The major inhibitor to growth in business in the UK is management, according DTi research, and is a particular barrier to growing creative businesses, according to Lord Puttnam's Creative Keynote during IBC2016. Although Britain is “great at creating start ups”, it is also great at selling them. “We do not build global businesses.” He blames this partly on the lack of support from banks, but also on the lack of expectations and training.
This will partly be addressed by the new Executive MBA for the Creative Industries: a two-year, part-time MBA starting in October at Ashridge Business School, announced by Lord Puttnam at the Rotolight stand shortly after his keynote address. It will be “very case study driven, very experiential”, said Helen Gammons, financial director of Rotolight, who is on the advisory board. It will include residential elements and travel (to New York or LA), and there will be 24 or 25 students in the first intake.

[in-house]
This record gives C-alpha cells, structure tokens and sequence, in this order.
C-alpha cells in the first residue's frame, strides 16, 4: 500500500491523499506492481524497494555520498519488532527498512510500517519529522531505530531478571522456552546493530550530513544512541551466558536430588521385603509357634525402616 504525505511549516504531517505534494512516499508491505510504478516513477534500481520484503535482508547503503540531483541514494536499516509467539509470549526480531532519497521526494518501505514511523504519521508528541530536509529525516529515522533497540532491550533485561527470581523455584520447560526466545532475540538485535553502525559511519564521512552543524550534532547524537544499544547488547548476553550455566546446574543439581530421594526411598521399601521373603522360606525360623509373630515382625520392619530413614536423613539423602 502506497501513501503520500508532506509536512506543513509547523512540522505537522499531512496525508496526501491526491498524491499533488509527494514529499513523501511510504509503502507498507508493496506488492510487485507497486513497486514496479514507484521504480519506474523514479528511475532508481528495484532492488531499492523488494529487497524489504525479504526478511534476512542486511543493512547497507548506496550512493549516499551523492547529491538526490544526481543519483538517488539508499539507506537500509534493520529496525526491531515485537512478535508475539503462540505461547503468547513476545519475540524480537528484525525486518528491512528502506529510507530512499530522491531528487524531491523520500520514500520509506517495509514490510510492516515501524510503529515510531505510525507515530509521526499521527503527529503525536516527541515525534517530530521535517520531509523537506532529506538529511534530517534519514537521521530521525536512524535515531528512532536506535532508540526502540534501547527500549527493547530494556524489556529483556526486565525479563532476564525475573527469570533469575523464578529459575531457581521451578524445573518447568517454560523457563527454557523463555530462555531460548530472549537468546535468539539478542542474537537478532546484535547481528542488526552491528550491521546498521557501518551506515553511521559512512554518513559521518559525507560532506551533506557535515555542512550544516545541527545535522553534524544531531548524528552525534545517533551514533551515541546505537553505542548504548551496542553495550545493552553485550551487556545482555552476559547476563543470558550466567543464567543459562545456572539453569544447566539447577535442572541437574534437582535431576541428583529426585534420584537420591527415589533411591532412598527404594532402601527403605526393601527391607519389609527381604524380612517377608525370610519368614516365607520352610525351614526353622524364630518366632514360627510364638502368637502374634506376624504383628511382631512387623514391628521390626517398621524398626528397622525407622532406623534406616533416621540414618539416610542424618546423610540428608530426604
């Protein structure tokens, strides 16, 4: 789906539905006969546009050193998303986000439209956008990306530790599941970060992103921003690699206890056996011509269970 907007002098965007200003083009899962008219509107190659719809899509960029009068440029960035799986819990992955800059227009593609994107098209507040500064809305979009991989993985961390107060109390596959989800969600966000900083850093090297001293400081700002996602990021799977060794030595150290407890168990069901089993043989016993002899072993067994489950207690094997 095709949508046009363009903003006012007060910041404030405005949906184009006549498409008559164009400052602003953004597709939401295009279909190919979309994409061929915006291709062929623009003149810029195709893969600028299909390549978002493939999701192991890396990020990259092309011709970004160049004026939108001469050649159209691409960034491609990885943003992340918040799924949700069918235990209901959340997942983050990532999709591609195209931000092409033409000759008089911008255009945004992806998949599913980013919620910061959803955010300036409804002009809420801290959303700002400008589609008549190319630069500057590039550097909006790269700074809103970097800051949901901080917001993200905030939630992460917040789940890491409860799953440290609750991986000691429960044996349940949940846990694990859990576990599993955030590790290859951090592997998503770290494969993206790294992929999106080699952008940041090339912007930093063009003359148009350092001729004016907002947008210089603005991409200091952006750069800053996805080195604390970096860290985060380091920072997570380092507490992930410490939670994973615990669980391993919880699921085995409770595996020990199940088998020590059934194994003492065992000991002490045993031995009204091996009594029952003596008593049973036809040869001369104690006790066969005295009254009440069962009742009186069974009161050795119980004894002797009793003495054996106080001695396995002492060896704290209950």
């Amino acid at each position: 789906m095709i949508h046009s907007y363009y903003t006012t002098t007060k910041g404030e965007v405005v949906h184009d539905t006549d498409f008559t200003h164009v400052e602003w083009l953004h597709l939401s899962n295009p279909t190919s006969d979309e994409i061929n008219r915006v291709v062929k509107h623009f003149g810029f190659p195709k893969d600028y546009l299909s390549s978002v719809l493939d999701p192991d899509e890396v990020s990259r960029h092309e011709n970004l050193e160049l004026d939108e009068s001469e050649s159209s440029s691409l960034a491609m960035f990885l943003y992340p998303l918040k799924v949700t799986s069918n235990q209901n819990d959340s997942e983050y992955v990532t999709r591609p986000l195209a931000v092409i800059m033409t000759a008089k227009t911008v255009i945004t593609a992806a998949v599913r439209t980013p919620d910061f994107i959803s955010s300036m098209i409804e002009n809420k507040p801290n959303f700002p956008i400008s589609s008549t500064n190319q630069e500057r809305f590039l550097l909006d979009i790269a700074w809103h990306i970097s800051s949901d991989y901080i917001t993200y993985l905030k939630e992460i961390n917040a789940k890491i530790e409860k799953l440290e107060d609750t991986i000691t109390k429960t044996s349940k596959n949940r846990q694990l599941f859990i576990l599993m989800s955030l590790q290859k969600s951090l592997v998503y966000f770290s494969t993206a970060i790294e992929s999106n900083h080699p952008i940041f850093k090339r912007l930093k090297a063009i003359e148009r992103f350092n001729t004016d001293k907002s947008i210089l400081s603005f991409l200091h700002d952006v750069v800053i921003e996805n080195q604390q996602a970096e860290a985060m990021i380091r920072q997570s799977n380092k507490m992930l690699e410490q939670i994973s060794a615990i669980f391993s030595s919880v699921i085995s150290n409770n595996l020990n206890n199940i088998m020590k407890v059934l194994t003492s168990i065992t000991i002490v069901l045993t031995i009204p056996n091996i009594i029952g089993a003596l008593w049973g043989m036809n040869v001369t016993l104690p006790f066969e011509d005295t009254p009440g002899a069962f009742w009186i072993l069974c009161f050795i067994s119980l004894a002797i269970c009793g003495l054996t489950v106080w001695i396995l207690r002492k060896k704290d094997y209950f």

The MBA will address the “very rapid changes taking place” in the industry, he said, such as in intellectual copyright. Puttnam did a course in copyright law. “I learned the language of law, and the discipline,” and being able to talk to lawyers “saved a huge amount of time over my career.”
However, the most important aspect, he suggested, is how to manage creatives. “It is a very particular management skill. It is probably more complex in the creative industry than anywhere else.”
Puttnam, who was tasked by the UK government to establish the course, wants companies to sponsor students and participate in case studies. Channel 4 has given three scholarships. “They believe it will help them retain their best people and develop them.” It also has support from the BFI, BBC and Pinewood.